Kéré's first building was a primary school in Gando, Burkina Faso. Credit: Erik-Jan Owerkerk / Hyatt Foundation

  • Tungsteno

The architect who changed the course of an African village

As a child, Francis Kéré studied alongside 100 fellow classmates in a hot, concrete classroom with no ventilation or light. Decades later, he would become an award-winning architect, designing his own schools with indirect lighting and the ability to retain fresh air.



Architect Francis Kéré recalls that, as a child, he went to school in the city and returned for the holidays to Gando, a small village in Burkina Faso. When the holidays were over and he was saying goodbye, all the women would give him a coin. "In my culture, this is a symbol of deep affection. When I was only seven years old, I was impressed and one day I asked my mother, 'Why do all these women love me so much?' She replied: 'They are helping to pay for your education in the hope that you will succeed and one day come back and help improve the quality of life in the community,'" he says. Eventually he did just that, and in 2022 he became the first black African architect to win the Pritzker Prize, the world's highest award in architecture.


The dream of building better schools


Kéré was born in 1965 in Gando, where there was no clean water, electricity or school, but the community was his family. "Everyone looked after you and the whole village was your playground. I remember the room where my grandmother would sit and tell stories in the dim light as we huddled side by side, her voice inside the room enveloping us, summoning us to come closer and form a safe place. This was my first sense of architecture," he recalls.

As Gando had no school, at the age of seven Kéré went to live with his uncle in the city to study. In Tenkodogo, a city in Burkina Faso with a current population of around 60,000 inhabitants, he attended classes in a room made of concrete blocks with no ventilation or light. Trapped for hours in that extreme climate with more than 100 classmates, he vowed to one day make schools better, according to the Hyatt Foundation, which awards the Pritzker Prize.

Kéré, who later travelled to Berlin on a vocational carpentry scholarship and graduated in architecture, now believes the ideal is to have classrooms where "you can sit, have light that is filtered, entering the way you want it to, across a blackboard or on a desk." "How can we take away the heat coming from the sun, but use the light to our benefit? Creating climatic conditions to give basic comfort allows for true teaching, learning and excitement," he adds.


Francis Kéré set up a foundation to raise funds to build a school in his home village. Credit: TED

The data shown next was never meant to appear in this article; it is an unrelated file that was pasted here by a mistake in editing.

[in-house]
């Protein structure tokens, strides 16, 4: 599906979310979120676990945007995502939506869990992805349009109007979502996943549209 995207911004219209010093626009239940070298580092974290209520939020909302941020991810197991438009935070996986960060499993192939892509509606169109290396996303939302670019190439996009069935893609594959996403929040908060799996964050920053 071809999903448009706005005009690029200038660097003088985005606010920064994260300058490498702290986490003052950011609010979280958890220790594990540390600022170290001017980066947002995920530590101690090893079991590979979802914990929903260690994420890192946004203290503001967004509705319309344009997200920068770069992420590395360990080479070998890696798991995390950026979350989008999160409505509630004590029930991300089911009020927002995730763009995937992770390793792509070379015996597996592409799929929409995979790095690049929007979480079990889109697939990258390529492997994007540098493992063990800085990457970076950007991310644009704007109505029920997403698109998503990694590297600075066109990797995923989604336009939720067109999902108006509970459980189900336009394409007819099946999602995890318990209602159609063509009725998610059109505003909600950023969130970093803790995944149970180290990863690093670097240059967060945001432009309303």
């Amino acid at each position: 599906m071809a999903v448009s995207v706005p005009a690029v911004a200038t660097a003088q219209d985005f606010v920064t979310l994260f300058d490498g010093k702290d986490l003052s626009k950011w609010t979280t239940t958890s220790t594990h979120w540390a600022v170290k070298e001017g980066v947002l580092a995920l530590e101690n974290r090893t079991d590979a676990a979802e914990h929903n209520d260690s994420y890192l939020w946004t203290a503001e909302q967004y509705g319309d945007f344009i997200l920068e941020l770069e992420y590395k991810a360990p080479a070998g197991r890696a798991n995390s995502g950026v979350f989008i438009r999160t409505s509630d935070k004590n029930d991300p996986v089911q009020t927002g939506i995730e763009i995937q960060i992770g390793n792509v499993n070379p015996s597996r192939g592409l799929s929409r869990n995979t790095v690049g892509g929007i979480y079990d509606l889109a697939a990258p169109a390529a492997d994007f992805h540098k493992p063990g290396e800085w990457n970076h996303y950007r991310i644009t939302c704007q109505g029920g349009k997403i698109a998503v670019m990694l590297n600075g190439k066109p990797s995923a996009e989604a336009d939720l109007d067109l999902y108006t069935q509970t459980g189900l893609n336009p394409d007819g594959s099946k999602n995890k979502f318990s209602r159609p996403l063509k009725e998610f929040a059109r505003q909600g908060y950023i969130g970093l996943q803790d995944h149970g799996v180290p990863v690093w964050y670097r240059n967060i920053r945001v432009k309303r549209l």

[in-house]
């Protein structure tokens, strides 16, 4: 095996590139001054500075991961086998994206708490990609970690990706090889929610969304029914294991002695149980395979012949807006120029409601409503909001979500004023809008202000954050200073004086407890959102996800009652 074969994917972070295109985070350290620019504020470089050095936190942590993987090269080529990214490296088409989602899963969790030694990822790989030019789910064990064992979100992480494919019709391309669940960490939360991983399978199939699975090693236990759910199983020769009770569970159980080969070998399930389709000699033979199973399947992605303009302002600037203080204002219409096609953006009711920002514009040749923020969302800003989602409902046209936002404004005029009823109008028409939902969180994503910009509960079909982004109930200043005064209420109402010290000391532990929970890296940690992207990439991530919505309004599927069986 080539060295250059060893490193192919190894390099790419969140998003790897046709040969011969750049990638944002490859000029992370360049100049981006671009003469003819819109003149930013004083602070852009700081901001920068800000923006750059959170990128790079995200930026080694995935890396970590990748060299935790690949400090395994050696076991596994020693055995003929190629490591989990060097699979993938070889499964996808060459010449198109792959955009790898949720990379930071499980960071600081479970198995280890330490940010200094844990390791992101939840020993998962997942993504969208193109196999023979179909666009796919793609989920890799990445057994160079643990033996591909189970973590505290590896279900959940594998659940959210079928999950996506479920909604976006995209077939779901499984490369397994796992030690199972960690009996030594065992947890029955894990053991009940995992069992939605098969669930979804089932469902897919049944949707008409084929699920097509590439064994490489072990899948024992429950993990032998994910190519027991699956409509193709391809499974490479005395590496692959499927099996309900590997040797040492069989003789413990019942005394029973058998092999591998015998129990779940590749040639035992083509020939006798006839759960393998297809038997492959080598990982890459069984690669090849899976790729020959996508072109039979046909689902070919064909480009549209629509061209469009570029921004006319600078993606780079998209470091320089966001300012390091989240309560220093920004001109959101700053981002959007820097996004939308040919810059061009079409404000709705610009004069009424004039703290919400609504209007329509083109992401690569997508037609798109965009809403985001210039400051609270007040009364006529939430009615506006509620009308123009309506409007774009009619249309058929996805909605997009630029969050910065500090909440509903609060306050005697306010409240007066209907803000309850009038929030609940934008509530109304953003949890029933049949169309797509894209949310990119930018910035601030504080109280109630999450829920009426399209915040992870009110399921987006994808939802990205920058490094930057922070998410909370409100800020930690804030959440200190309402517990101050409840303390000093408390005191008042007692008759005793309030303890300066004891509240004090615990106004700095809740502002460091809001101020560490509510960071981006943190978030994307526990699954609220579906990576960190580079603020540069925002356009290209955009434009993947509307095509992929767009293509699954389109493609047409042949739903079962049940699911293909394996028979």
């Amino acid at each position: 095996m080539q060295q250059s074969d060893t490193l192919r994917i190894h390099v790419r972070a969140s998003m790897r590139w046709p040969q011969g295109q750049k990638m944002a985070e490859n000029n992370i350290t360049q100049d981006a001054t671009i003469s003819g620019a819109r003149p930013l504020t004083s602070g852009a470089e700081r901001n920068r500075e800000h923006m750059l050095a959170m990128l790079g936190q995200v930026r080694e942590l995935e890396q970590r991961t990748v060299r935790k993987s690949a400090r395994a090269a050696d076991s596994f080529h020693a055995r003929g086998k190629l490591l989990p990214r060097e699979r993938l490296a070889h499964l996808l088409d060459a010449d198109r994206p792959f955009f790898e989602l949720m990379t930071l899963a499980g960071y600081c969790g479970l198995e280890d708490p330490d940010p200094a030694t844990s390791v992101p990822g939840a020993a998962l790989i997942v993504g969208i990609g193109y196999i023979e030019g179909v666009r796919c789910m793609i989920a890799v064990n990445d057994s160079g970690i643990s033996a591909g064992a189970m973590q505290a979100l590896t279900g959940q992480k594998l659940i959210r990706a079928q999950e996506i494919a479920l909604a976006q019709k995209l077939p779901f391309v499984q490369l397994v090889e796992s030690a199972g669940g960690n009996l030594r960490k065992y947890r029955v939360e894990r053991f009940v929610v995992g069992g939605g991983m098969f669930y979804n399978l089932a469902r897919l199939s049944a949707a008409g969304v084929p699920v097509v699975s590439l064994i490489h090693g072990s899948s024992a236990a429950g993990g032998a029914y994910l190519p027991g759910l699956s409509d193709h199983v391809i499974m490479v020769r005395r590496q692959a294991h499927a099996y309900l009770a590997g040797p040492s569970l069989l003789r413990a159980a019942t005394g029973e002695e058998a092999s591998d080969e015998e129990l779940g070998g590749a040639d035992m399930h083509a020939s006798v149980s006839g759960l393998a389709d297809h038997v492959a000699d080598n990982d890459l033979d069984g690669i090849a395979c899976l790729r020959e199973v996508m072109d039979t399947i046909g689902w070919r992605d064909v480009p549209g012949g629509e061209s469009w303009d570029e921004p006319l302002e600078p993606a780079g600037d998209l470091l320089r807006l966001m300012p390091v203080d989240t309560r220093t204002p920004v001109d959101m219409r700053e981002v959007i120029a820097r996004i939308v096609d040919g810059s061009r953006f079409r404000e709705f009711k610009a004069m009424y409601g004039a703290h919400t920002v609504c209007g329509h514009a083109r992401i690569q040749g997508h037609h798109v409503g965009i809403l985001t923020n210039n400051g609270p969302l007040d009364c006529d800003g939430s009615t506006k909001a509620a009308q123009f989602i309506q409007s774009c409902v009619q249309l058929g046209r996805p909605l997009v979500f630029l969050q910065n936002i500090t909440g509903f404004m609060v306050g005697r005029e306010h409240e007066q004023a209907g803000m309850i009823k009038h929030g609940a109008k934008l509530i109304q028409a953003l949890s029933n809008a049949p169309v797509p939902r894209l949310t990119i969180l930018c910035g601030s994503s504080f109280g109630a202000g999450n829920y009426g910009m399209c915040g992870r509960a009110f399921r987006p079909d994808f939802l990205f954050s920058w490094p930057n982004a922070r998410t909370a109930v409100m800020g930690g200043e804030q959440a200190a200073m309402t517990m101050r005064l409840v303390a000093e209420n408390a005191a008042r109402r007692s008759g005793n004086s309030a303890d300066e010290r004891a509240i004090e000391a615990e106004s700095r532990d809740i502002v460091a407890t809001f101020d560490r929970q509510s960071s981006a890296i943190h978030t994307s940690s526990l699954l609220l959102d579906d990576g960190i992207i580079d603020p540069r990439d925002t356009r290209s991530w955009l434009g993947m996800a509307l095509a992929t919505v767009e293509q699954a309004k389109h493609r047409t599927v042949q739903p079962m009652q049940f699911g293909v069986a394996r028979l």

Sustainable architecture in lands of scarcity


In 1998, the architect created the Kéré Foundation to build infrastructure in his homeland that would benefit future generations. His first building was a school for his village. The Gando Primary School, built in 2001 using handmade elements, won him the Aga Khan Award for Architecture in 2004. The architect decided to strengthen the local clay with cement to make bricks that would draw in cooler air and let the heat escape through a high, wide, cantilevered roof. This ensured that the classrooms were well ventilated.

The architect went on to design other schools, educational centres, housing, medical facilities and public spaces in Burkina Faso, Kenya, Mozambique and Uganda. His buildings often feature double ceilings, indirect lighting and shaded chambers, as opposed to conventional windows, doors and columns. Among his most ambitious projects, the Hyatt Foundation highlights the Burkina Faso National Assembly, which to this day "remains unbuilt amidst present uncertain times." This stepped and lattice pyramidal structure is designed to accommodate a 127-seat assembly hall in the interior. Other significant works include the Xylem pavilion at the Tippet Rise Art Centre in Montana, USA, and the Léo Doctors' Housing and Opera Village in Burkina Faso.

His architecture is "sustainable to the earth and its inhabitants, in lands of extreme scarcity." So says the Hyatt Foundation, which notes that his creations in Africa "have yielded exponential results, not only by providing academic education for children and medical treatment for the unwell, but by instilling occupational opportunities and abiding vocational skills for adults, therefore serving and stabilising the future of entire communities."


Aerial view of Xylem, the Tippet Rise Art Centre pavilion, designed by Kéré. Credit: Iwan Baan


In search of quality, luxury and comfort


"I am hoping to change the paradigm, push people to dream and undergo risk. It is not because you are rich that you should waste material. It is not because you are poor that you should not try to create quality," says Kéré, who has been a visiting professor at the Harvard University Graduate School of Design and the Yale School of Architecture. He believes that everyone deserves quality, luxury and comfort: "We are interlinked and concerns about climate, democracy and scarcity are concerns for us all."


The Burkina Faso National Assembly is one of the architect's most ambitious projects. Credit: Kéré Architecture


His work has spread globally and includes temporary and permanent structures in Denmark, Germany, Italy, Switzerland, the UK and the United States. All of these creations have won him numerous awards, including the BSI Swiss Architectural Award, the Arnold W. Brunner Memorial Prize from the American Academy of Arts and Letters and the Thomas Jefferson Foundation Medal in Architecture, as well as the Pritzker Prize. This last award recognises his narrative that "architecture can become a source of continued and lasting happiness and joy."


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